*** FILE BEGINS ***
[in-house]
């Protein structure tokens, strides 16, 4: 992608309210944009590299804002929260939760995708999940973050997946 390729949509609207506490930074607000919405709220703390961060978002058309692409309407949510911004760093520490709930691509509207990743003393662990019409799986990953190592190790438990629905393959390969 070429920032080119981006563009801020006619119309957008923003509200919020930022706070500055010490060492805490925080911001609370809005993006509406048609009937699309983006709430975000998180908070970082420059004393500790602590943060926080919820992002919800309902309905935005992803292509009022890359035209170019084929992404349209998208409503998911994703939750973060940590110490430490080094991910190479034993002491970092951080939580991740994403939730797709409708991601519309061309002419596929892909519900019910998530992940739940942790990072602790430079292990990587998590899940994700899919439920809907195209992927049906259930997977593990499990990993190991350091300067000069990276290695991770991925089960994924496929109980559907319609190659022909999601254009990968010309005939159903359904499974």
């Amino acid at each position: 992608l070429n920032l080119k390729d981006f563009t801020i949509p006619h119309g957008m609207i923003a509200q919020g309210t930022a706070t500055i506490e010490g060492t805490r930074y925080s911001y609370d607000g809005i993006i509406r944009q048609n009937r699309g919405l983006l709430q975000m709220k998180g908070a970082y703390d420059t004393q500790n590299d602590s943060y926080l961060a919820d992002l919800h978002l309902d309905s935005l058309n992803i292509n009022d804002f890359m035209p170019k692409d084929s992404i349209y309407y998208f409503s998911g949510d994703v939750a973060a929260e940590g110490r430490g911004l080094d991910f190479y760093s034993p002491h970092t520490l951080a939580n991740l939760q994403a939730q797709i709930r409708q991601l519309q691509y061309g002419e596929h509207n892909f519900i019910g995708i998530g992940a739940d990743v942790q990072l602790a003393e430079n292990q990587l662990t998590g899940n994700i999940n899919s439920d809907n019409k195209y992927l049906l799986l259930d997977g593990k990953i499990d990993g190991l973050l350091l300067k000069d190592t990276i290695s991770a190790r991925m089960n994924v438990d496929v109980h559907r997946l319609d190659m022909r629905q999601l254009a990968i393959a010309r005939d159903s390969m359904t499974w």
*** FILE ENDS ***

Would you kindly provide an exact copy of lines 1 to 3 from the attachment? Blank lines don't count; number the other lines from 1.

[in-house]
């Protein structure tokens, strides 16, 4: 992608309210944009590299804002929260939760995708999940973050997946 390729949509609207506490930074607000919405709220703390961060978002058309692409309407949510911004760093520490709930691509509207990743003393662990019409799986990953190592190790438990629905393959390969 070429920032080119981006563009801020006619119309957008923003509200919020930022706070500055010490060492805490925080911001609370809005993006509406048609009937699309983006709430975000998180908070970082420059004393500790602590943060926080919820992002919800309902309905935005992803292509009022890359035209170019084929992404349209998208409503998911994703939750973060940590110490430490080094991910190479034993002491970092951080939580991740994403939730797709409708991601519309061309002419596929892909519900019910998530992940739940942790990072602790430079292990990587998590899940994700899919439920809907195209992927049906259930997977593990499990990993190991350091300067000069990276290695991770991925089960994924496929109980559907319609190659022909999601254009990968010309005939159903359904499974």
């Amino acid at each position: 992608l070429n920032l080119k390729d981006f563009t801020i949509p006619h119309g957008m609207i923003a509200q919020g309210t930022a706070t500055i506490e010490g060492t805490r930074y925080s911001y609370d607000g809005i993006i509406r944009q048609n009937r699309g919405l983006l709430q975000m709220k998180g908070a970082y703390d420059t004393q500790n590299d602590s943060y926080l961060a919820d992002l919800h978002l309902d309905s935005l058309n992803i292509n009022d804002f890359m035209p170019k692409d084929s992404i349209y309407y998208f409503s998911g949510d994703v939750a973060a929260e940590g110490r430490g911004l080094d991910f190479y760093s034993p002491h970092t520490l951080a939580n991740l939760q994403a939730q797709i709930r409708q991601l519309q691509y061309g002419e596929h509207n892909f519900i019910g995708i998530g992940a739940d990743v942790q990072l602790a003393e430079n292990q990587l662990t998590g899940n994700i999940n899919s439920d809907n019409k195209y992927l049906l799986l259930d997977g593990k990953i499990d990993g190991l973050l350091l300067k000069d190592t990276i290695s991770a190790r991925m089960n994924v438990d496929v109980h559907r997946l319609d190659m022909r629905q999601l254009a990968i393959a010309r005939d159903s390969m359904t499974w």